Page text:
The story has several narrators. This led a few readers to speculate about the ending before it was revealed due to who had a voice and who didn’t. While they didn’t object to multiple narrators, some readers felt the styling of the text was unnecessarily flowery (italics, different fonts, poorly tied in quotes). Mostly, though, readers felt Picoult handled the reveal at the end very well.

Readers complained that Picoult had some factual inaccuracies which made them disbelieve or struggle to get into the rest of the book. The inclusion of vast amounts of medical terminology related to Kate’s condition made it hard to enjoy the story for some readers. They also did not appreciate the perfectly tied up in a bow ending.

Reactions to the book were mixed – some readers enjoyed the ethical quandaries that were posed and others thought there were too many story lines and that the writing was a little formulaic. Overall, readers agreed that while the book is over-plotted and maybe not as substantial as they’d like, it is definitely worth reading.

Similar reads:
Family Life by Akhil Sharma (featuring a medically overshadowed sibling)
Corridors of the Night by Anne Perry (featuring a medical mystery and court case)
You Will Know Me by Megan Abbott (featuring a family focused on one child, an elite gymnast)

More information:
New York Times Magazine article about Jodi Picoult
Bio of the author
Other books by Picoult
Article about a similar situation involving the Ayala Sisters that may have provided inspiration

Brown Baggers will meet again on Thursday, September 21 at noon to discuss 1984 by George Orwell.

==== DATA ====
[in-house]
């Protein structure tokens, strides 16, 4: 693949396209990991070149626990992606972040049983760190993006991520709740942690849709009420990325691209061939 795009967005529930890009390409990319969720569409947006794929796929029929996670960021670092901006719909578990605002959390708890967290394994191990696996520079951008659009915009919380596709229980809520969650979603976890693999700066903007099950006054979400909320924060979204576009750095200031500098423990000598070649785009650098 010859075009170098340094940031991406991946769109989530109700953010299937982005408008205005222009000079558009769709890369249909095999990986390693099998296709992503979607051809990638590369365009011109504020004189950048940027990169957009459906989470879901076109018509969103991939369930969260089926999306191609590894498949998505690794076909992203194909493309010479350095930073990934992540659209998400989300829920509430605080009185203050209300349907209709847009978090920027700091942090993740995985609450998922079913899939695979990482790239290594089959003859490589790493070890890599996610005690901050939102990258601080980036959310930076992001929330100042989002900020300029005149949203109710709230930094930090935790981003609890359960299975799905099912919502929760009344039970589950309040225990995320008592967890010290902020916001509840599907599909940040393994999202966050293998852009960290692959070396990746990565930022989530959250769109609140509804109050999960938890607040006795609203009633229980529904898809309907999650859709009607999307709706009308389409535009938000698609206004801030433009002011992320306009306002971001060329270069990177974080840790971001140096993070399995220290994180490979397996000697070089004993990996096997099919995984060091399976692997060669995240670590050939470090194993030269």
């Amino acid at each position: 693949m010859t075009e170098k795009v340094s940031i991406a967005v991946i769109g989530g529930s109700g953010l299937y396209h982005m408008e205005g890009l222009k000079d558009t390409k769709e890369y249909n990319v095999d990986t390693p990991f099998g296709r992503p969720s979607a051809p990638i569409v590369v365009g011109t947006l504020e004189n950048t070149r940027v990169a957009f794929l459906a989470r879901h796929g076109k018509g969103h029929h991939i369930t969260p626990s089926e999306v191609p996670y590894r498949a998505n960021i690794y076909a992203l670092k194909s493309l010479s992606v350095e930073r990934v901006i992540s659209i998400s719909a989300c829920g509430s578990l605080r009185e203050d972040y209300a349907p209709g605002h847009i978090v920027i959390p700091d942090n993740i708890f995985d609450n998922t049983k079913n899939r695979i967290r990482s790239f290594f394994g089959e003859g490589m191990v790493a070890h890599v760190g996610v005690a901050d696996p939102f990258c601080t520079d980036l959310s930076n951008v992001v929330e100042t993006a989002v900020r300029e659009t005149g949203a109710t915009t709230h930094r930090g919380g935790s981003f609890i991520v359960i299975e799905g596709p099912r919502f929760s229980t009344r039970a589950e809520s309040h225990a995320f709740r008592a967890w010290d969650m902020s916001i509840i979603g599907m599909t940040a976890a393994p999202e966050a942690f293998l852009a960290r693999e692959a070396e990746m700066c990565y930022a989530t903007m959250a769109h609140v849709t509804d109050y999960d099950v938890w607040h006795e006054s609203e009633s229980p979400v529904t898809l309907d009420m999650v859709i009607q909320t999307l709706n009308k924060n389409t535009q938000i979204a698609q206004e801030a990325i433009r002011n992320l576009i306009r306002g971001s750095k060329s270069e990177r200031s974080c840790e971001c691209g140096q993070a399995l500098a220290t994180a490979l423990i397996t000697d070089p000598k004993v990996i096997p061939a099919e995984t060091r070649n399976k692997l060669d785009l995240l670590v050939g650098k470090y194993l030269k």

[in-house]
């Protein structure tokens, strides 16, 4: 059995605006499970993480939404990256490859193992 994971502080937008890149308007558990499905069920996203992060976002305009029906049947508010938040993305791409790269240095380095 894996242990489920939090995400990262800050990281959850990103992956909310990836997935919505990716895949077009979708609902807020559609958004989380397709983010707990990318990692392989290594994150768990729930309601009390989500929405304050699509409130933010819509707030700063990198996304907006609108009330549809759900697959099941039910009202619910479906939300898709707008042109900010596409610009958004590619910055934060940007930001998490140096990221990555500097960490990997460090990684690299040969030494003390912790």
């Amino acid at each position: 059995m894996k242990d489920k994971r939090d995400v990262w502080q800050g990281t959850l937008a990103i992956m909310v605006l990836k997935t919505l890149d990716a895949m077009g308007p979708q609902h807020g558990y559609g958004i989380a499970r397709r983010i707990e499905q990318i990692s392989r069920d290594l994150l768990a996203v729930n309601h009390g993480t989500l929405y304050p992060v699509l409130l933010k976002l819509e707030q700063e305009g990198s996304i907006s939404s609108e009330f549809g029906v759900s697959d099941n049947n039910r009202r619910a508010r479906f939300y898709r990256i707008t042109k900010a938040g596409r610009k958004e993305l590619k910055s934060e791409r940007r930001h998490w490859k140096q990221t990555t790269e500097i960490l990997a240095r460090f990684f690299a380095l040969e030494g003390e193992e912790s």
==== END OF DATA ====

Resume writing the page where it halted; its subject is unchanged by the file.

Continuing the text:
“I left Iran, but Iran did not leave me.”

reading lolitaBrown Baggers met on July 20 at Central to discuss Reading Lolita in Tehran by Azar Nafisi. Published in 2003, this book chronicles the author’s experience as a secular professional woman living in Iran after the Islamic revolution in Tehran in 1979. She became increasingly marginalized at her job as a university professor and as a woman in Iran. When she finally couldn’t teach anymore she began an in-home class for her a group of her female students which inspired the title. Among other titles, this group read and discussed Nabokov’s classic Lolita.

Readers definitely felt the title was strategic. Lolita is a notably risqué book and Iran a notably conservative country. The suggestion of mixing the two may have piqued more interest than, as one reader observed, a title such as Reading The Great Gatsby in Tehran might have.

Readers enjoyed Nafisi’s compassion for her students, designing this one final class for them even while they could no longer work at or attend the university. That she worked to keep in touch with these women over many years and stay up-to-date on their lives proved her dedication, which readers admired.

The women in Nafisi’s group also engaged in small subversive acts to help them deal with the oppressiveness of the regime. This included leaving wisps of hair outside their veils and wearing gloves which hid forbidden nail polish. Readers felt the girls engaged in these small acts of rebellion because they couldn’t engage in larger regime changing measures.

Largely this book discussed how fiction, especially Western fiction, helped these women focus on possibilities outside the limits of their restrictions and hope for more — even if it was an idealized version of the West which they were reading about.

freedom

A panel from Persepolis 2 by Marjane Satrapi

 

Similar Titles
Persepolis and Persepolis 2 by Marjane Satrapi
Enemy Women by Paulette Jiles
The Bad-Ass Librarians of Timbuktu by Joshua Hammer
The People of the Book by Geraldine Brooks
The Book Thief by Markus Zusak
Mr. Penumbra’s 24-hour Bookstore by Robin Sloane

More Information
Interview with the author
Video of the author:

List of books referenced in this book
Other titles by Nafisi

Brown Baggers will meet again on Thursday, August 17 at noon to discuss My Sister’s Keeper by Jodi Picoult.